What Productivity is NOT

I come across articles and blog posts fairly frequently that speak of productivity and time management as if they mean the same thing.  What I find is that most of these articles are simply telling us how to get more done in a day.  How to force more annoying tasks into the limited time we have.

I don’t know about you, but I’m not real interested in scheduling every minute of my day with mundane and redundant tasks.

Yes, productivity can improve with things like better time management, applications for your phone that help you stay organized and on task, and other such things that make up the “what” and “how” of managing your daily life.  But let’s explore another aspect of this.  What if all those extra actions you are trying to organize and manage just went away?  What if instead of juggling dozens of tasks, and spending a good part of your day organizing and managing those activities, they just managed themselves?  That, my friends, is the true meaning of productivity.

Merriam-Webster defines Productivity as the rate at which goods are produced or work is completed.

If we are truly looking for ways to make our work days more productive, let’s stop doing things in stupid ways.  Over the last 20 years, all of my customer success stories were made possible by simple tasks that had been made to be ridiculously difficult and time consuming, and there was significant room for improvement.  True gains in productivity come not from organizing tasks, but from automating or eliminating those tasks.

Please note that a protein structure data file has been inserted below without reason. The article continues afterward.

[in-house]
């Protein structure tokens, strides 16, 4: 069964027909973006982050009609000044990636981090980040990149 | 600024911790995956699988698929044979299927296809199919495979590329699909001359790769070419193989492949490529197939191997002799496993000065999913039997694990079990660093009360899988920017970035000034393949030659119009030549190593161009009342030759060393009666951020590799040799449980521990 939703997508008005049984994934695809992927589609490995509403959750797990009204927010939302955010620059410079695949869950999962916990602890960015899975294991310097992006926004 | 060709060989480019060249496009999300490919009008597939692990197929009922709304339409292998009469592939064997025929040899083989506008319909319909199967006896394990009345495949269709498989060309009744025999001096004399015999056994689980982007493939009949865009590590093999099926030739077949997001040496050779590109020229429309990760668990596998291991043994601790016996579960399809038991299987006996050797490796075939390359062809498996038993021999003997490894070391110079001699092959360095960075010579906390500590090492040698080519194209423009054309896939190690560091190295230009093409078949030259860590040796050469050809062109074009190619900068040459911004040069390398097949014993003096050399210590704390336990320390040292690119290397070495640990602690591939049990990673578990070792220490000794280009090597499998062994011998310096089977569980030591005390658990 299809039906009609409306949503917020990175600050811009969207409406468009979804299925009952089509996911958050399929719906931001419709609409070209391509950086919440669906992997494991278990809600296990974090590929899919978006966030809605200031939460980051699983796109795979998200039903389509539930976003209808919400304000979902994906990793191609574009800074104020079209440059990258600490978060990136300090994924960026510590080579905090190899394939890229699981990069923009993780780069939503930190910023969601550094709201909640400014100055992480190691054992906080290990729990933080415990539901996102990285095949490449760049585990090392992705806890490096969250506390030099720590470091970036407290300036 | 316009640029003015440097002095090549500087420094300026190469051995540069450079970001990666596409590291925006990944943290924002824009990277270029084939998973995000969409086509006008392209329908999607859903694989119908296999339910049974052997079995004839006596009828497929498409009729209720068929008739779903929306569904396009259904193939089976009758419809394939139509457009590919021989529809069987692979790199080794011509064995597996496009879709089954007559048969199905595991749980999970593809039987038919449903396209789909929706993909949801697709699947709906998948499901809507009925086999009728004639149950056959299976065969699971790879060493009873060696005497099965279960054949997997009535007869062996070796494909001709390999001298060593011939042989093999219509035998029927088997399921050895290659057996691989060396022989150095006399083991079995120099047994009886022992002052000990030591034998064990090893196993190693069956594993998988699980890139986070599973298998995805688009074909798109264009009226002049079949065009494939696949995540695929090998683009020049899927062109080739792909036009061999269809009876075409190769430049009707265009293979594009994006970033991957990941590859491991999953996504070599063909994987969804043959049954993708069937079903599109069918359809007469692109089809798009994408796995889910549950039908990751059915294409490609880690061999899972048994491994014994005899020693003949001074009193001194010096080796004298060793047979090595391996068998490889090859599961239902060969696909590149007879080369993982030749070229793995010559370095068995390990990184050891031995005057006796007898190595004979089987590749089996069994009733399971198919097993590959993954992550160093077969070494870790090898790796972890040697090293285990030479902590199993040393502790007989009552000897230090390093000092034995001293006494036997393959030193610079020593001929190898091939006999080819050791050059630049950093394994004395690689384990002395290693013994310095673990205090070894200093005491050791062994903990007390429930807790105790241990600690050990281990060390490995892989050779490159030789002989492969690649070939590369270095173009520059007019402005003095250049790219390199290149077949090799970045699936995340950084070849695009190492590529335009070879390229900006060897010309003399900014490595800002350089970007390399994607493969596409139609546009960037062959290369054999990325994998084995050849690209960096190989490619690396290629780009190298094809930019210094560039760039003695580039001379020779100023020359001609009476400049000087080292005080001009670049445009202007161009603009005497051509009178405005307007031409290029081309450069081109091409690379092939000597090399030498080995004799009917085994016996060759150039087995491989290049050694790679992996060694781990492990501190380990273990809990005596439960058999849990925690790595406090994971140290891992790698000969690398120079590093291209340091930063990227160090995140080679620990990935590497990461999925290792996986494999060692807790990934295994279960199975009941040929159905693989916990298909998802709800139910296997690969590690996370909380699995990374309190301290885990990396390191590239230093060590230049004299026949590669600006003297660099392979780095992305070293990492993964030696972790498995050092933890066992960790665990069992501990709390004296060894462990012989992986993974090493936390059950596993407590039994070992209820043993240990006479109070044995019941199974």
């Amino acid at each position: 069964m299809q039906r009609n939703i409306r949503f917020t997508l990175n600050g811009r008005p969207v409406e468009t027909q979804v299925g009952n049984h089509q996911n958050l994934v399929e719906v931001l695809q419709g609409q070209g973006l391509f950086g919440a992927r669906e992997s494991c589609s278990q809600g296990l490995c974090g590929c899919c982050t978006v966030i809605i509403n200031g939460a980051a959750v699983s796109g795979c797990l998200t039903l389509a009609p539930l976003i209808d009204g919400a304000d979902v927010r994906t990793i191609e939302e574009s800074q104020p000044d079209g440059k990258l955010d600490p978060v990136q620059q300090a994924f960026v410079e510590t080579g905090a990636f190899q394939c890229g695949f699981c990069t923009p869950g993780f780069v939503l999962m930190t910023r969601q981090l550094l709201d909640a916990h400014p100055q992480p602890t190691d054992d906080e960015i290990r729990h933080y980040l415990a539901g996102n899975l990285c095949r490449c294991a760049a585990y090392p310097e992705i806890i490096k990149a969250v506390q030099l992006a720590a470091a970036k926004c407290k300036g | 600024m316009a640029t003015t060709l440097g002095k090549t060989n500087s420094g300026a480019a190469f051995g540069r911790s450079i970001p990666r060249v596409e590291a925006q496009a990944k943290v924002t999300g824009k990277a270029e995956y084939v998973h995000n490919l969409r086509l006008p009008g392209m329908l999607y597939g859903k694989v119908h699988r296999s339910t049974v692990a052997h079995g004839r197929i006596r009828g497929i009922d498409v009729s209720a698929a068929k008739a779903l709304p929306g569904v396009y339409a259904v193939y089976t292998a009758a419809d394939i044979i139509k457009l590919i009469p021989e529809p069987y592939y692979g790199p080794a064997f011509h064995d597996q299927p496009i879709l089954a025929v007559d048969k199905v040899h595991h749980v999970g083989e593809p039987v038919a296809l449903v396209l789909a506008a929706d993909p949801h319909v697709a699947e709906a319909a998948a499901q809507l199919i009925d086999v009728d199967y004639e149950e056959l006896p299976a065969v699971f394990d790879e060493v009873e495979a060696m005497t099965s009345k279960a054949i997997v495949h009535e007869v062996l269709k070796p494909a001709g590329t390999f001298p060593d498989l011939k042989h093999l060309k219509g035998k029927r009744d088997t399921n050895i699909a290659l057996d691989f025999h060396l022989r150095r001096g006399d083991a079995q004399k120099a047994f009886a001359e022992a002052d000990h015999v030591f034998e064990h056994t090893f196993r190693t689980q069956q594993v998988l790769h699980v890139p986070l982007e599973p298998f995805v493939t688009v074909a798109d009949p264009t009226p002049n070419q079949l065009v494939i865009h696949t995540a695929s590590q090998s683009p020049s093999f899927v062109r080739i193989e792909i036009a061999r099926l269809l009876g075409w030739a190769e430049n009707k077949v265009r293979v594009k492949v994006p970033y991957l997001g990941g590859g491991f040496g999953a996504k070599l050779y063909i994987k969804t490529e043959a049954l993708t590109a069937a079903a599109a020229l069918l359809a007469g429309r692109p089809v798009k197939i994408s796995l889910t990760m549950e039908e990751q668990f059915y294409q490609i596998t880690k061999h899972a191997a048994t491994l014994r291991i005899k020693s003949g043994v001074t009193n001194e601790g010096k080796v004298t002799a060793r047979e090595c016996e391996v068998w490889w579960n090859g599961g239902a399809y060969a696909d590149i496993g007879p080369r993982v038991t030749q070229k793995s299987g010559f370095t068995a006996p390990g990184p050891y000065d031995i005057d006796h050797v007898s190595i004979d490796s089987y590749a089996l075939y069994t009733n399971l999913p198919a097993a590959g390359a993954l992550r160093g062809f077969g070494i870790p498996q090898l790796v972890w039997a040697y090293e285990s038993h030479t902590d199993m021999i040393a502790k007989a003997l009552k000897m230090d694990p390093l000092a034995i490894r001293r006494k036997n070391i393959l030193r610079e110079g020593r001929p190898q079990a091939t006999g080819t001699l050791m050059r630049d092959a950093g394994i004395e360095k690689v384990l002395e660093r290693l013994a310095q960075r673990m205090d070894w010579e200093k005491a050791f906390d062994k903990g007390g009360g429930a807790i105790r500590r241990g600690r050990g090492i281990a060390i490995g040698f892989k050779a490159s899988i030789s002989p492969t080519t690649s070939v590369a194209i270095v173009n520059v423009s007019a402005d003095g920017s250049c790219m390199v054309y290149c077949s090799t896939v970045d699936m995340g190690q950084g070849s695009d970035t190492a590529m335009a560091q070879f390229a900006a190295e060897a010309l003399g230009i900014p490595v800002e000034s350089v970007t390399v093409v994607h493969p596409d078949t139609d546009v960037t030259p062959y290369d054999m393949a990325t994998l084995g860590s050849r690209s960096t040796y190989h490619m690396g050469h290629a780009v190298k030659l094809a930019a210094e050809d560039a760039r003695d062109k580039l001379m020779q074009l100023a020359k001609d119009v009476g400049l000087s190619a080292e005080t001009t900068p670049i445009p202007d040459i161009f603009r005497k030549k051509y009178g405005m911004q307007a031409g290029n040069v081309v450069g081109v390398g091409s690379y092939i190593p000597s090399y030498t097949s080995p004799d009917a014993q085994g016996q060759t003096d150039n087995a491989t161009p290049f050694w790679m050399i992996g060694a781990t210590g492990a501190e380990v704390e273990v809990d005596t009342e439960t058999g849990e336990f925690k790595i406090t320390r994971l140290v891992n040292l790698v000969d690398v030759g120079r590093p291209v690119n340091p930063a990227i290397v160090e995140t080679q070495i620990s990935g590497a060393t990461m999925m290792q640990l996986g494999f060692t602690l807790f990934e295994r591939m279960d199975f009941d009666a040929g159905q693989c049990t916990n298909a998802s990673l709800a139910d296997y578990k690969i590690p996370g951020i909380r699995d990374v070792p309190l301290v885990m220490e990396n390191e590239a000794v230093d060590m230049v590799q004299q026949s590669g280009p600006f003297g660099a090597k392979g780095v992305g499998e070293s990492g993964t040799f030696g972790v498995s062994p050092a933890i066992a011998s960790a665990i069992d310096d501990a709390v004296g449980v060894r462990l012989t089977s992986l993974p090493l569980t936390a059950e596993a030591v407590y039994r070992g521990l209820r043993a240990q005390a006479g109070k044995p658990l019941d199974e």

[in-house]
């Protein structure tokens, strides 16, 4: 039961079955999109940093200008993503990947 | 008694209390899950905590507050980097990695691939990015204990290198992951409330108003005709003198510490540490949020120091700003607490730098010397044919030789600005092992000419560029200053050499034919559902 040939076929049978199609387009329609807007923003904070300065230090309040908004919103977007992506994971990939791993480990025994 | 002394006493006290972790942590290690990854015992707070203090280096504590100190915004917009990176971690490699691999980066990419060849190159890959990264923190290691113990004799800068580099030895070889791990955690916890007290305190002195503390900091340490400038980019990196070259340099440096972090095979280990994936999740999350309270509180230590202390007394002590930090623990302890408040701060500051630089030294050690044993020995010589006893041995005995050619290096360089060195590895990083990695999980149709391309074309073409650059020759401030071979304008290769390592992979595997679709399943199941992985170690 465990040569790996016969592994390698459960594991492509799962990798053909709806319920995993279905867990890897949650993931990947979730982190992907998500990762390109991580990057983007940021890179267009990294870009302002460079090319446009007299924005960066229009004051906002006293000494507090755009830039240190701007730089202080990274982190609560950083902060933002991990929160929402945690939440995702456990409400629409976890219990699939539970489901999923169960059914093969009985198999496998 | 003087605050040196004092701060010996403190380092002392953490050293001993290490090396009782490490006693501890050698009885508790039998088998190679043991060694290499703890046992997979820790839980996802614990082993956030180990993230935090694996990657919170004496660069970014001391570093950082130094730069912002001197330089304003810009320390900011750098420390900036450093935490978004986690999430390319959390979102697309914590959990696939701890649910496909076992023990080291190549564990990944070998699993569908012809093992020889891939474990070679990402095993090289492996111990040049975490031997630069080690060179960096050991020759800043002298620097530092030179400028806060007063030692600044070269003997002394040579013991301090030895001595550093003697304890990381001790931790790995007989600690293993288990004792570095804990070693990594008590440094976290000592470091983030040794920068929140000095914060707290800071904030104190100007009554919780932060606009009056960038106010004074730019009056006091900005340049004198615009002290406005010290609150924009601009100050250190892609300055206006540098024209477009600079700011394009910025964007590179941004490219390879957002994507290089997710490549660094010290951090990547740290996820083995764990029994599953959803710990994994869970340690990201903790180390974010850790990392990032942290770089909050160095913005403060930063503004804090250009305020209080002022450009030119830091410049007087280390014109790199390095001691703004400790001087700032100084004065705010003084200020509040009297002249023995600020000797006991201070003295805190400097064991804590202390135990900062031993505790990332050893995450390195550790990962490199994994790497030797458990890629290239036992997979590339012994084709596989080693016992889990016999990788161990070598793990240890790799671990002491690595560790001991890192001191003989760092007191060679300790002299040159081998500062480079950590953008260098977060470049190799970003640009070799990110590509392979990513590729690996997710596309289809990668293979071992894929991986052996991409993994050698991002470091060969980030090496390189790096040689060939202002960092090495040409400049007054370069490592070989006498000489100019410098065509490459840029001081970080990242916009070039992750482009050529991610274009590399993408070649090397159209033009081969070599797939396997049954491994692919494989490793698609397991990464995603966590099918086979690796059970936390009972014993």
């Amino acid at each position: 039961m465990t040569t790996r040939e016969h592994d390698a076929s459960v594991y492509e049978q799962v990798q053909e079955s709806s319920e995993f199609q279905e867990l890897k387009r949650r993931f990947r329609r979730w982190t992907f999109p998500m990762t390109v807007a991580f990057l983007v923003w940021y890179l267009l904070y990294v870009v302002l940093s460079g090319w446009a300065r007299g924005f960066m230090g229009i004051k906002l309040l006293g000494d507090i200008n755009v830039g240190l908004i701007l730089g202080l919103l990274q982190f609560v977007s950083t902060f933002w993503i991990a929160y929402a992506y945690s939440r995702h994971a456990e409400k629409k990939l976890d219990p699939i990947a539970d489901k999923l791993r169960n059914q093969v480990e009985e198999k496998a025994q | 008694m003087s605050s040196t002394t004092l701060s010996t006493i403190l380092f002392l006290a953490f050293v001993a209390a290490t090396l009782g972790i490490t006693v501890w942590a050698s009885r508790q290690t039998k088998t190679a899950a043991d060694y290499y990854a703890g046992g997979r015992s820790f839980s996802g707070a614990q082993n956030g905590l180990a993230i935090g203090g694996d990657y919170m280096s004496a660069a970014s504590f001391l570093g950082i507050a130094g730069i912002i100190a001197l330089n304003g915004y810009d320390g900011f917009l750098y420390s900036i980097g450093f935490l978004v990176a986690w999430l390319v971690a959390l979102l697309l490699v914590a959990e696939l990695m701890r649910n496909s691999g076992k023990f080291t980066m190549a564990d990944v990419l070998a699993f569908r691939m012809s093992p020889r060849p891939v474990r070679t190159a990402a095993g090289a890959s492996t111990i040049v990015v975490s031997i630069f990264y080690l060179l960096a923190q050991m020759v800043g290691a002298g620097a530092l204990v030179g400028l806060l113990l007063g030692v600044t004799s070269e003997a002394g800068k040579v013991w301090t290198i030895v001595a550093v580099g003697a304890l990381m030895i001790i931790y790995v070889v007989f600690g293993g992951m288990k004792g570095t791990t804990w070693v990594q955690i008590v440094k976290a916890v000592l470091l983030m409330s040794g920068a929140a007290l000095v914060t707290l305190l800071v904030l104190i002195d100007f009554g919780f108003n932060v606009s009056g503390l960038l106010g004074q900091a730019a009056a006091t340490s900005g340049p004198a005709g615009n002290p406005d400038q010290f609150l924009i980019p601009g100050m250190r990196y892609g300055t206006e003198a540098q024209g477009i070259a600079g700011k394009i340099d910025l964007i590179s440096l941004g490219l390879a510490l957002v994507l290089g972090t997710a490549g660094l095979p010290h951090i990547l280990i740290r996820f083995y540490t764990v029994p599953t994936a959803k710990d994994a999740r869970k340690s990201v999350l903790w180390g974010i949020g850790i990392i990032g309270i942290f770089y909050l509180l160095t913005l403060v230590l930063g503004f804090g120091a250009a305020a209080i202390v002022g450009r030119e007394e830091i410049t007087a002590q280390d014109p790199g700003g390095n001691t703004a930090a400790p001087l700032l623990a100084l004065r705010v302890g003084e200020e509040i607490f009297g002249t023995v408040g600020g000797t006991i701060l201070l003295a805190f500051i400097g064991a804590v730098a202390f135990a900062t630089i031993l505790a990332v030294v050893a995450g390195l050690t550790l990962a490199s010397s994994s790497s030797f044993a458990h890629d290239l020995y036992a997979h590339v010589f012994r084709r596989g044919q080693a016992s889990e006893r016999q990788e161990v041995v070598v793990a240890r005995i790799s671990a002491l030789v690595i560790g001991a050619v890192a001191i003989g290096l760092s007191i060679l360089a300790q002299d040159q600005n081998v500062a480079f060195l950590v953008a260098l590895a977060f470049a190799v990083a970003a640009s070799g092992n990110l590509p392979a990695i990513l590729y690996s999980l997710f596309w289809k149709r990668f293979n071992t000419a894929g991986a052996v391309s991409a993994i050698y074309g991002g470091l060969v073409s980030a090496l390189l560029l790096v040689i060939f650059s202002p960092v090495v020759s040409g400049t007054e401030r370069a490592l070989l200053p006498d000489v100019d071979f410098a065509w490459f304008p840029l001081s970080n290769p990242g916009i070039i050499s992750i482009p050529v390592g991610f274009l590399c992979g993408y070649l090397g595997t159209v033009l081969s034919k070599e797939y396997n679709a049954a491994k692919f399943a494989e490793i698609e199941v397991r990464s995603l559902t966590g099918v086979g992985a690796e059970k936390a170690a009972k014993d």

It’s time to rock the boat and stop using the excuse of “Because that’s the way we’ve always done it” to justify an activity.  If you’re concerned about becoming expendable because you automate your day to day activities, don’t be.  If you can take the time you currently spend getting 80% of your work done, and in 20% of that time get 100% of your work done, you will NOT get fired if you work for someone who has even half a brain.  OK, yeah, we’ve all worked for people who have less than half a brain, but I’m counting on the odds you don’t.  The value that can be added through automation of busy work is a measurable benefit with a very real Return on Investment (ROI).

Take a look at the activities consuming inordinate amounts of time, and consider the “why” behind how you perform those activities.  It’s time to evaluate how we spend our days, and start exercising the true meaning of productivity.